Litigation can help stem opioid epidemic
The Marquette County Board recently decided to throw its support behind a growing number of municipalities that are picking a legal fight with the “big pharma” industry.
The litigation is centered around opioids the drug companies created and allegations that these companies knew about and downplayed the addictive and harmful effects of these types of drugs.
Opioids, according to the National Institute on Drug Abuse, is a class of drugs that include heroin, fentanyl, and other prescribed pain relievers like morphine, codeine, hydrocodone and oxycodone, or Oxycontin, which an MLive Media Group report cites as being manufactured by Purdue Pharma, and which has generated near $3 billion a year for that company.
A Crain’s Detroit Business article reports that quite a few municipal entities have filed similar suits against big pharmaceutical companies. Some of those include the cities of Detroit, Lansing and Escanaba, as well as the counties of Genesee, Macomb, Wayne, Oakland, Saginaw, Grand Traverse, Delta and Chippewa.
Aside from Purdue Pharma, a few of the other pharmaceutical companies and drug makers listed in the suits are CVS, Walgreens, Rite Aid and Costco, according to the MLive report.
Exactly how these lawsuits will all shake out and which side the courts will ultimately believe remains uncertain. But from where we stand here in the Upper Peninsula, it appears to be a case worth pursuing.
Marquette County Administrator Scott Erbisch told county board members that lawyers representing them in the case have indicated high hopes of a successful lawsuit. If the courts sided with the county, that would mean the county would be reimbursed for expenses related to dealing with opioid abuse issues, such as law enforcement, emergency response and autopsy costs.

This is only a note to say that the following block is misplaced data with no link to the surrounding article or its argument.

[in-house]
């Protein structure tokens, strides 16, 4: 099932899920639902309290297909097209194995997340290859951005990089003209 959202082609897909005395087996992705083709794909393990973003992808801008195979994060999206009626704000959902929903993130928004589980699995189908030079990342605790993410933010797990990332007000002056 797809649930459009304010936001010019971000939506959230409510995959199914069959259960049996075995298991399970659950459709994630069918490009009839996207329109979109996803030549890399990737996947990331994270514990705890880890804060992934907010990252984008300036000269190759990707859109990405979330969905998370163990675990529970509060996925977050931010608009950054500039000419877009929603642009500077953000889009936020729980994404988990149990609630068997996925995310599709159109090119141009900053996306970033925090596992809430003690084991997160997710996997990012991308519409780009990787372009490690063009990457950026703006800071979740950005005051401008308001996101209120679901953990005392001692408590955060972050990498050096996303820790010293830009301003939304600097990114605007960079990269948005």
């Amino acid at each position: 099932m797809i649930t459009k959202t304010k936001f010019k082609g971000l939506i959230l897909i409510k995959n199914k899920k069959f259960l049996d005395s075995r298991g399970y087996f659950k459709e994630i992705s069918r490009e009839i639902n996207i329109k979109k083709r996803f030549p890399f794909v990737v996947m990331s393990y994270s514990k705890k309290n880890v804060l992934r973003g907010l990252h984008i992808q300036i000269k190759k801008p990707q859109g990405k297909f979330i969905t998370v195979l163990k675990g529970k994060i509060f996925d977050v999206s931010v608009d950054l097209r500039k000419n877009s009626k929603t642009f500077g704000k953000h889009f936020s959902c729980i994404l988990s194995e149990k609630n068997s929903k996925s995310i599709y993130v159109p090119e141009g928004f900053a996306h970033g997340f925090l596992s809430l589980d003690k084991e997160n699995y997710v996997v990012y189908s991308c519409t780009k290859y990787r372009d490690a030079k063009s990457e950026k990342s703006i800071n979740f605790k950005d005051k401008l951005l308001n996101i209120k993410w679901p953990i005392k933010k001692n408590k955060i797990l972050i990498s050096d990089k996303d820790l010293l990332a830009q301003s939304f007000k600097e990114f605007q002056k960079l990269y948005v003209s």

We can only imagine those combined costs would be substantial.
We’ve seen a number of people right here in Superiorland fall victim to opioid abuse, and have read some of their names in the obituaries. As many media headlines have shown, opioid abuse has captured the attention of law enforcement in greater numbers over recent years. Countless friends and families have been impacted by this unfortunate situation, often referred to as an epidemic by those aware of the widespread activity.
There’s no doubt that this is a big issue, with a lot of money and lives at stake. The battle looming in the courts will be challenging.
As Marquette County Commissioner Joe Derocha noted in a recent Journal article, perhaps the doctors prescribing the pills should be looked at rather than the drug manufacturers. We agree that there may be more than one component to the opioid abuse issue, and perhaps the best solution is a multipronged approach.
Regardless, we can’t deny that something has to be done to improve this situation, and society must take steps toward saving the lives of these victims one way or another.
Whether this lawsuit the Marquette County Board has signed onto is the best means to that end is, at this writing, unclear. But at the very least, we hope this legal action will raise awareness of the opioid abuse epidemic that has swept our state, and for all of us to begin an open and frank discussion of the matter, one which we hope will lead to a positive outcome.